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Fighting human trafficking is the new justification for encryption backdoors (so says California)

A lawmaker has put a call to outlaw encryption by default on mobile phones into a human trafficking bill.

The battle against default encryption on phones has erupted in the phone makers’ back yard.

California, home to both Google and Apple, has joined the fray of state and federal governments ganging up on encryption that can’t be cracked by even the phones’ manufacturers.

California Assembly member Jim Cooper has introduced a bill that would outlaw encryption on phones that can’t be cracked by law enforcement and manufacturers.

An excerpt:

This bill would require a smartphone that is manufactured on or after January 1, 2017, and sold in California, to be capable of being decrypted and unlocked by its manufacturer or its operating system provider.

The bill would, except as provided, subject a seller or lessor that knowingly failed to comply with that requirement to a civil penalty of $2,500 for each smartphone sold or leased.

The bill is similar to one introduced in New York earlier this month.

In fact, California’s proposed bill even matches the $2,500 fine per noncompliant phone that was proposed in New York’s bill.

The main difference between the bills, in fact, is that Cooper has swapped out the rationale for weakening encryption that’s been used by governments including England and China – i.e., fighting terrorism.

Instead, Cooper’s justified his proposed ban on unbreakable encryption as a way to fight human trafficking.

Cooper, a former police officer who spent 30 years on the force, is from a city in Sacramento County, which is considered to be Northern California’s gateway for human trafficking.

He says that full-disk encryption introduced to mobile device operating systems in 2014 has foiled the law’s attempts to prosecute human traffickers:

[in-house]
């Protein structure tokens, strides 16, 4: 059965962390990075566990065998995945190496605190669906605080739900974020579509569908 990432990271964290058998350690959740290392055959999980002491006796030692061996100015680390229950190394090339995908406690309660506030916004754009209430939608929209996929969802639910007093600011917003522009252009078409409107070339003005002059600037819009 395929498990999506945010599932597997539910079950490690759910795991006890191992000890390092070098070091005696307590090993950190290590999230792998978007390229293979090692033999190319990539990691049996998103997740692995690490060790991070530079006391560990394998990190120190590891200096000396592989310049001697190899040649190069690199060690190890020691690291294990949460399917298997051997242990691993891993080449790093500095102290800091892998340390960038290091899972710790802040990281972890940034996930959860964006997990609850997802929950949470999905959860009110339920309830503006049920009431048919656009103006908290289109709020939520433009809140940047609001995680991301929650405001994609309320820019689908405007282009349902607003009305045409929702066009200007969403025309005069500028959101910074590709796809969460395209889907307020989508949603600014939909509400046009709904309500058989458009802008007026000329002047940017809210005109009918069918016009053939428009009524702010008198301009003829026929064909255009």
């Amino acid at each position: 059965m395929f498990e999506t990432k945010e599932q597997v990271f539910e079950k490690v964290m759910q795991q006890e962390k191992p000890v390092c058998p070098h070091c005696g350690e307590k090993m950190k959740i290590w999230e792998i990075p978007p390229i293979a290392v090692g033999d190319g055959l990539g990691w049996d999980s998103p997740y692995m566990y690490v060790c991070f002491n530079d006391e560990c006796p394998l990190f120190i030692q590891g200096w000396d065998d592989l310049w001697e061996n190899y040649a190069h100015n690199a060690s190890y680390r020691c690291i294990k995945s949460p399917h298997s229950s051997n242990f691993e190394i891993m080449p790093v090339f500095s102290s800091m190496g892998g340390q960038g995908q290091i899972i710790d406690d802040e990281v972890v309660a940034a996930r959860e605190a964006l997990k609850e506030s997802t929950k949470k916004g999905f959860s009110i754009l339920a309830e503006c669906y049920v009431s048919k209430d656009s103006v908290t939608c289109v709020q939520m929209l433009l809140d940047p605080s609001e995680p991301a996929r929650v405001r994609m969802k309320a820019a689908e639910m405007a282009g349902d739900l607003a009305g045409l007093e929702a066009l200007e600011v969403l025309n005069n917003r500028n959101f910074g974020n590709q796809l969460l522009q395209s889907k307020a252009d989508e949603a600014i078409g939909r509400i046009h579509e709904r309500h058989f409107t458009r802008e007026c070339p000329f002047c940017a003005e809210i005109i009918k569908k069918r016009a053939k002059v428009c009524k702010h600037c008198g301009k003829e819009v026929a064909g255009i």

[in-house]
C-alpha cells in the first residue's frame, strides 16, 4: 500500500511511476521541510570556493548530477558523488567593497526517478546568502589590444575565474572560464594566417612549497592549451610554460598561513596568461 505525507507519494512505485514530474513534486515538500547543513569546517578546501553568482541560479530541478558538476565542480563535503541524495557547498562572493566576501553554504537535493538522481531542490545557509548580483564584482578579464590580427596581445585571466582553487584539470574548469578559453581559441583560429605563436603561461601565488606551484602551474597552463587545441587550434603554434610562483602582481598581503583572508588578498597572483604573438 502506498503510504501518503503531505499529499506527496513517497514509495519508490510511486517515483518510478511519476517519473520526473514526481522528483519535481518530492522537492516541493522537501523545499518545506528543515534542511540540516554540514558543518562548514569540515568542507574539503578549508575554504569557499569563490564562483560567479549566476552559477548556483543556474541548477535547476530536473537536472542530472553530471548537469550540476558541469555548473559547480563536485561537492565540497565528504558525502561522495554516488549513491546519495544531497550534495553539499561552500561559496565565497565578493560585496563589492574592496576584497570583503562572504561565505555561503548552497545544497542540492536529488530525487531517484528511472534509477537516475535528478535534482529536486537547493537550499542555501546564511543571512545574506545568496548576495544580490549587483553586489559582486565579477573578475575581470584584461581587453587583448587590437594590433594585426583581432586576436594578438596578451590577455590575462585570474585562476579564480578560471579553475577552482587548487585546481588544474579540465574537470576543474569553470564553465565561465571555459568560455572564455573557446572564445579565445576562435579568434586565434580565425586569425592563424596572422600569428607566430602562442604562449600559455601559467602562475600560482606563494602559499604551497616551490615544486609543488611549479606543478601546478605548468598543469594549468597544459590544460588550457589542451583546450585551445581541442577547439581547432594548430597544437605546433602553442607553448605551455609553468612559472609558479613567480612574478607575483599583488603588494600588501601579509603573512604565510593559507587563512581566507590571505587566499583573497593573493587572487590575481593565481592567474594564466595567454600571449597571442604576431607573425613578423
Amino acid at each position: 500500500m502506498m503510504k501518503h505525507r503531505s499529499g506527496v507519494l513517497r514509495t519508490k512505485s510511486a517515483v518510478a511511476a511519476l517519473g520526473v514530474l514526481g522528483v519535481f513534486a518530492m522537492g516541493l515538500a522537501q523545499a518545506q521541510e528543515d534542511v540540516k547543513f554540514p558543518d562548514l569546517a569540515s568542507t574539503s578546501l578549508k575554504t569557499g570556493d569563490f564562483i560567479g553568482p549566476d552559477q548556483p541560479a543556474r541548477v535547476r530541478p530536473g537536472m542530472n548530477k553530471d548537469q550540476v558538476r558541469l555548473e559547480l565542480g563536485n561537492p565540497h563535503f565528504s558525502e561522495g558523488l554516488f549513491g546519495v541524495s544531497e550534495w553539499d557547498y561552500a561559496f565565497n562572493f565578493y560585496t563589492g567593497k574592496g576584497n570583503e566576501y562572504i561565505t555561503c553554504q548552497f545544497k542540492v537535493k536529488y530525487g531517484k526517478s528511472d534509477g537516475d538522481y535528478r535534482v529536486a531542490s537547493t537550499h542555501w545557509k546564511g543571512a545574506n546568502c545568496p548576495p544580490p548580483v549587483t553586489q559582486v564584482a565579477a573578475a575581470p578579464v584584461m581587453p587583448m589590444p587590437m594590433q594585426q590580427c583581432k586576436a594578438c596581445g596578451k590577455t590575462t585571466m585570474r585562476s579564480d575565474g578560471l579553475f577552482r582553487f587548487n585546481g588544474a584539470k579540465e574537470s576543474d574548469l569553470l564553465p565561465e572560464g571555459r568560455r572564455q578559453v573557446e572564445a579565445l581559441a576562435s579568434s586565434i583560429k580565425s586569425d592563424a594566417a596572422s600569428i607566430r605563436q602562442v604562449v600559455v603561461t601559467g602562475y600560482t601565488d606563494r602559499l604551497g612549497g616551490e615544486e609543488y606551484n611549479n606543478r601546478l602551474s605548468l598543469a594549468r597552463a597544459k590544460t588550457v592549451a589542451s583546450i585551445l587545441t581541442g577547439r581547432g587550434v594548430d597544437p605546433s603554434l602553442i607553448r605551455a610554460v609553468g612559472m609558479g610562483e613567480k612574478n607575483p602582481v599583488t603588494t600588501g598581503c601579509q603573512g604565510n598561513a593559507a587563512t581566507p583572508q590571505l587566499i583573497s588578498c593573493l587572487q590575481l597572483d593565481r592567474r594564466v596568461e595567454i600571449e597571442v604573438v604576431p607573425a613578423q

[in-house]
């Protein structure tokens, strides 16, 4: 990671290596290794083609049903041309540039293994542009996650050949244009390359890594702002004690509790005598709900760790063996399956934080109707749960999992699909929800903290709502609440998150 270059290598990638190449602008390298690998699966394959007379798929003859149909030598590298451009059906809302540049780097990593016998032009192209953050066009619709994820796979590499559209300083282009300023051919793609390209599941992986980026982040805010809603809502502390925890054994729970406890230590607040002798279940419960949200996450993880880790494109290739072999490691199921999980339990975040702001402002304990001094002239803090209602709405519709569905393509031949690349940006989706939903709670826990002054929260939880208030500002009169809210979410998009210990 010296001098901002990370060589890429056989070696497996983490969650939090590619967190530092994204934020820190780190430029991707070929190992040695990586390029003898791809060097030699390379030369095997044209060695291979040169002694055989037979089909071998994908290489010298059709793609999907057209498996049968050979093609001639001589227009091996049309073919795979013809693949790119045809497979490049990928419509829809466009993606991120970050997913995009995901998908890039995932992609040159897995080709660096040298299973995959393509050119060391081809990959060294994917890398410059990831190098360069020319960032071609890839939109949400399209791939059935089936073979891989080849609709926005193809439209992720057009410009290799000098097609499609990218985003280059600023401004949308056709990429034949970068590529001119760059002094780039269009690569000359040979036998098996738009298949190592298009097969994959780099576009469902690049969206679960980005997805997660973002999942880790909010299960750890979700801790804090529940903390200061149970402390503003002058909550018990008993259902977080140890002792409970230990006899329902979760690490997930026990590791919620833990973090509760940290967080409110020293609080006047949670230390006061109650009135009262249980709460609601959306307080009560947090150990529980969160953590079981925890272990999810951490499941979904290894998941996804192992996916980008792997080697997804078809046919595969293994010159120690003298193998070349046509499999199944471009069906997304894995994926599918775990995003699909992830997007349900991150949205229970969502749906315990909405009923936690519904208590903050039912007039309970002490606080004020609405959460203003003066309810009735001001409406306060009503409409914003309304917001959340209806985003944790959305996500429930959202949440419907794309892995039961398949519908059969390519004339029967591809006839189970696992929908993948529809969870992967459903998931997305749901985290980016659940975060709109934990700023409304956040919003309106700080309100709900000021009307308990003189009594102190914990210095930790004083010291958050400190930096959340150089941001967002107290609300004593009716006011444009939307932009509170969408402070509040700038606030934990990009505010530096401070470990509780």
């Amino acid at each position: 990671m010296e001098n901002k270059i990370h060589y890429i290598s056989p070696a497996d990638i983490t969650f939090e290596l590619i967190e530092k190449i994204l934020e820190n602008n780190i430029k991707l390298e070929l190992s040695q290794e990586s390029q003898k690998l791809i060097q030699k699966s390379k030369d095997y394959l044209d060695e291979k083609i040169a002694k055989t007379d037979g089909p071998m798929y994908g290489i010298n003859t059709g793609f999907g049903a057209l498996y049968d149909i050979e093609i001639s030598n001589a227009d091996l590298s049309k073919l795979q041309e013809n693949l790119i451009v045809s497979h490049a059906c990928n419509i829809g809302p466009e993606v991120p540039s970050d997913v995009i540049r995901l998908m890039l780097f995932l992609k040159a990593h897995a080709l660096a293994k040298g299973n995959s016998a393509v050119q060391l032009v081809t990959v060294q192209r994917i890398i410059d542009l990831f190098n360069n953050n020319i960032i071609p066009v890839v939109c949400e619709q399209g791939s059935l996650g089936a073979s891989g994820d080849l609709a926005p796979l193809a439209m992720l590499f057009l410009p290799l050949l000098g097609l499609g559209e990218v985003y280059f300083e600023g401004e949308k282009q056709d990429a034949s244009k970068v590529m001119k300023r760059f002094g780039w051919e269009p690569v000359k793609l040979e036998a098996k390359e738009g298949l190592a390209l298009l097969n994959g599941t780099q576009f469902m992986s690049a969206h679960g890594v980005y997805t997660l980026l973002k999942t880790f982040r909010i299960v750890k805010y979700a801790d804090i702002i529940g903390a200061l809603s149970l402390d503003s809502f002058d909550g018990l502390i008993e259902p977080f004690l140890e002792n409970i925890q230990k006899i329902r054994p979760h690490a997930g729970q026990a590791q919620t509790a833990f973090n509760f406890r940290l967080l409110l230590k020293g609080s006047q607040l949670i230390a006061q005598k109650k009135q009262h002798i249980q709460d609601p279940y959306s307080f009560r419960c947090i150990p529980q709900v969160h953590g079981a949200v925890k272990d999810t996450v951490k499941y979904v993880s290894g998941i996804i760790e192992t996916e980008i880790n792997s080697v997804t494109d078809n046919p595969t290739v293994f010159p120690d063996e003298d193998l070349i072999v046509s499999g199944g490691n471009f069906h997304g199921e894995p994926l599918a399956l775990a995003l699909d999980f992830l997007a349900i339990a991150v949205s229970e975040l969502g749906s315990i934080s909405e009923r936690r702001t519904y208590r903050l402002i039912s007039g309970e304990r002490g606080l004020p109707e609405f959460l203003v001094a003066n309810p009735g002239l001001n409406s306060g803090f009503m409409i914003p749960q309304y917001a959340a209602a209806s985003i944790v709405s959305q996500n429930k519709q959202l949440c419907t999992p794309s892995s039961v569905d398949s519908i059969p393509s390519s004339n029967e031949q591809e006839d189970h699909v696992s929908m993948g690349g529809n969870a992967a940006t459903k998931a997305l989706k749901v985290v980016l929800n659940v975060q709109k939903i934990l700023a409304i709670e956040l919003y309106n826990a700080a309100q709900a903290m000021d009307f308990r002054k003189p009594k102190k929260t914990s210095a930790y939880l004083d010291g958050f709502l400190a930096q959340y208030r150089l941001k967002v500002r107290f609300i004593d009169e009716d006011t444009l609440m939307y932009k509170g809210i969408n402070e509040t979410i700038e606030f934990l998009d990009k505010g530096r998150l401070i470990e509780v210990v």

Human traffickers are using encrypted cell phones to run and conceal their criminal activities.

Full-disk encrypted operating systems provide criminals an invaluable tool to prey on women, children, and threaten our freedoms while making the legal process of judicial court orders useless.

When he introduced the bill on Wednesday, Cooper was flanked by various law enforcement officials and anti-human trafficking advocates, presenting the bill not as an attack on strong encryption but rather as legislation concerned with “evidentiary access.”

One of those advocates, Jenny Williamson, Founder and CEO of Courage Worldwide, said that “every single girl” that’s come to her organization has been trafficked via mobile phone:

The crimes are placed in the girl’s hand via that phone.

[The pimp] makes her take her own pictures, he makes her post her own photos. So if he gets caught, the act will be on her. The crime will be on her.

He uses that threat to keep her in line, that she’s going to be put in jail. The phone holds the evidence to her abuse, [evidence of her] being sold as a commodity.

Law enforcement agents have been making a similar argument for years.

When Apple came out with its “even we can’t break it” encryption, the chief of detectives for Chicago’s police department said that it would lead to pedophiles flocking to phones running iOS:

Apple will become the phone of choice for the pedophile. The average pedophile at this point is probably thinking, I’ve got to get an Apple phone.

In October 2014, FBI Director James Comey took both Google and Apple to task over their use of encryption by default in Android and iOS phones, saying that law enforcement’s inability to crack passwords could lead to justice being thwarted:

If this becomes the norm, I would suggest to you that homicide cases could be stalled, suspects could walk free, and child exploitation might not be discovered or prosecuted.

Justice may be denied, because of a locked phone or an encrypted hard drive.

Comey said that what concerns him the most was the idea of companies “marketing something expressly to allow people to place themselves beyond the law.”

Cooper said at Wednesday’s press conference about the California bill that the proposed anti-encryption bill isn’t a case of surveillance run amok:

It’s not the boogie man. It’s not NSA [National Security Agency]. It’s not Edward Snowden. 99% of the public will never have their phone searched with a court order.

Rather, he told Ars Technica, it’s about catching bad guys doing bad things:

For the industry to say it’s privacy, it really doesn’t hold any water. We’re going after human traffickers and people who are doing bad and evil things. Human trafficking trumps privacy, no ifs, ands, or buts about it.

But, as we have pointed out before, implementing backdoors for law enforcement also creates vulnerabilities that the bad guys could exploit.

Andrew Crocker, an attorney with the Electronic Frontier Foundation (EFF), told Ars that the bill had “glaring problems” and that it was “entirely infeasible from a technical perspective.”